Autistic girl fares well at school

Date: 12/06/2019 | Source: Pyongyang Times | Read original version at source

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Once severely autistic, the girl is taking dictation with Korean language study support app Twinkling Star.

“My daughter now mixes with her classmates and does writing well, thanks to Vice-Principal Yu Yong Hui,” said An’s mother Ri Jong Hui.

Three years ago, the girl entered Kinmaul Primary School in Moranbong District, Pyongyang.

Her mental illness was very serious at the time. She failed to form relations with her mates and understand the instructions of her teacher. She was unable to write even a letter.

“I sometimes wished if she were physically ill,” recalled her father An Chol Ho.

Yu Yong Hui volunteered to take charge of her schooling.

The teacher with a ten-odd-year career had no former experience in teaching such a case, so she pored over relevant books and consulted doctors and other experts to find out an appropriate teaching method. She often inspected An’s class at work and sometimes followed her home after school to observe her behaviour on the road and at home.

“In the course of this I realized that Cho Ryon also had love for her parents who take warm care of her, she was happy when others kept company with her, she wanted to share affection with others and she spoke simple words to those she regarded as close ones,” Yu said.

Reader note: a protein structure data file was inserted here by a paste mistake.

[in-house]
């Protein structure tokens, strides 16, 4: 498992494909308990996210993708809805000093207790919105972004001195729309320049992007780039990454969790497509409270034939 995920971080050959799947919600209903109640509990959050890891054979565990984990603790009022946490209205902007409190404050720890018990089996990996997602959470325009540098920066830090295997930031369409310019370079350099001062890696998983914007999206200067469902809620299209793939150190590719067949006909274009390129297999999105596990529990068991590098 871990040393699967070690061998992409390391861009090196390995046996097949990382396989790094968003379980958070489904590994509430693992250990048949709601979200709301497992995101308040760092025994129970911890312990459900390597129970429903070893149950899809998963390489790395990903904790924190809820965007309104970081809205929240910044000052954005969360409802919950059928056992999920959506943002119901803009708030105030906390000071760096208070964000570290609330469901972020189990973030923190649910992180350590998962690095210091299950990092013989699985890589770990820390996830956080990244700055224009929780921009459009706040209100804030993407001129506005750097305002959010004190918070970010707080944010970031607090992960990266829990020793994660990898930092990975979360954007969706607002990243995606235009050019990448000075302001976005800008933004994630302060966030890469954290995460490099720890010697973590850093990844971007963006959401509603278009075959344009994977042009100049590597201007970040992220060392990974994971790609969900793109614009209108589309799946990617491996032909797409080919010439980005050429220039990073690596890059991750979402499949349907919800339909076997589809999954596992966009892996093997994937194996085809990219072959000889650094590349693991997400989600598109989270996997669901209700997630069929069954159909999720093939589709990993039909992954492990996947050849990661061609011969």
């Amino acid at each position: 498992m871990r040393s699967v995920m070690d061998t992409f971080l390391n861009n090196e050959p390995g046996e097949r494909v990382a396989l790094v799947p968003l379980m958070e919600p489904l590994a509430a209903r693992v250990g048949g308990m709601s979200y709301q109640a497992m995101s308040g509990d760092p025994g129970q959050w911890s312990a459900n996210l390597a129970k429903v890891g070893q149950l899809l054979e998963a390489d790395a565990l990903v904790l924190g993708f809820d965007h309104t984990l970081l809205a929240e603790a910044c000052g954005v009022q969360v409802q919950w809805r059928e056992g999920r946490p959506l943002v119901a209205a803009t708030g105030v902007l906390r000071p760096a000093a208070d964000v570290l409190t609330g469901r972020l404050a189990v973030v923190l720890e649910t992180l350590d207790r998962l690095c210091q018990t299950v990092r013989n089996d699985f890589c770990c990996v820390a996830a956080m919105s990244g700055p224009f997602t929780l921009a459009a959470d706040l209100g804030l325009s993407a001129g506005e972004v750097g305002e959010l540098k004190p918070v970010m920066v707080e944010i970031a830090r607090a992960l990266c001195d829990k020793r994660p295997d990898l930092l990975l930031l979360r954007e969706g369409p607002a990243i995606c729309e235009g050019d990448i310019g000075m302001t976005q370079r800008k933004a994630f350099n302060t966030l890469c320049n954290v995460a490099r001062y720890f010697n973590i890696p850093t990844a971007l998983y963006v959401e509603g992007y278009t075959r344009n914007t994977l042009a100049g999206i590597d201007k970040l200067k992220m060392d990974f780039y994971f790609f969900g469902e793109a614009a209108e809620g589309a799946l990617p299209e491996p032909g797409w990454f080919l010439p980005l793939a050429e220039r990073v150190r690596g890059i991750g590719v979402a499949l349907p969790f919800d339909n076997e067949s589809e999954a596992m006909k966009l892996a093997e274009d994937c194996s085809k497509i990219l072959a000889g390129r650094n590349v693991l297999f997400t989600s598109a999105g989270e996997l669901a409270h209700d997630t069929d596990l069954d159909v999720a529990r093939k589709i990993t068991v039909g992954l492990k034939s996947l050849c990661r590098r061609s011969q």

Under the vice-principal’s scrupulous care, An gradually gained self-confidence.

Yu patiently taught her how to write in a quiet room.

At the beginning, An found it difficult to write even a line of a Korean letter. Whenever she was unwilling to write, the vice-principal would bring her out to show her flowers and the like and got her to repeat after her so that she could remember words. Though she wrote and spoke incorrectly, the teacher often praised her, giving her full marks.

Cho Ryon began to open her heart under the care and with the help of Yu and her teacher in charge Jang Un Ok, classmates and the whole school.

And she came to articulately address the vice-principal, and she played merrily with her friends as she became able to communicate with them.

“Cho Ryon is now conscious that she has to study and write at school and she studies hard. She learned the Korean alphabet and writes patchim (consonants subjoined at the end of Korean orthographic syllables),” says her teacher in charge.

And her mother says that although disabled persons are often regarded as a burden in families and communities in any society, she has come to have hope for her daughter’s bright future without paying even a penny, expressing her gratitude to the teachers.

But Yu Yong Hui says she has done what educators have to do, adding that Cho Ryon and other children with disabilities can study to their heart’s content thanks to the free, compulsory socialist educational system.

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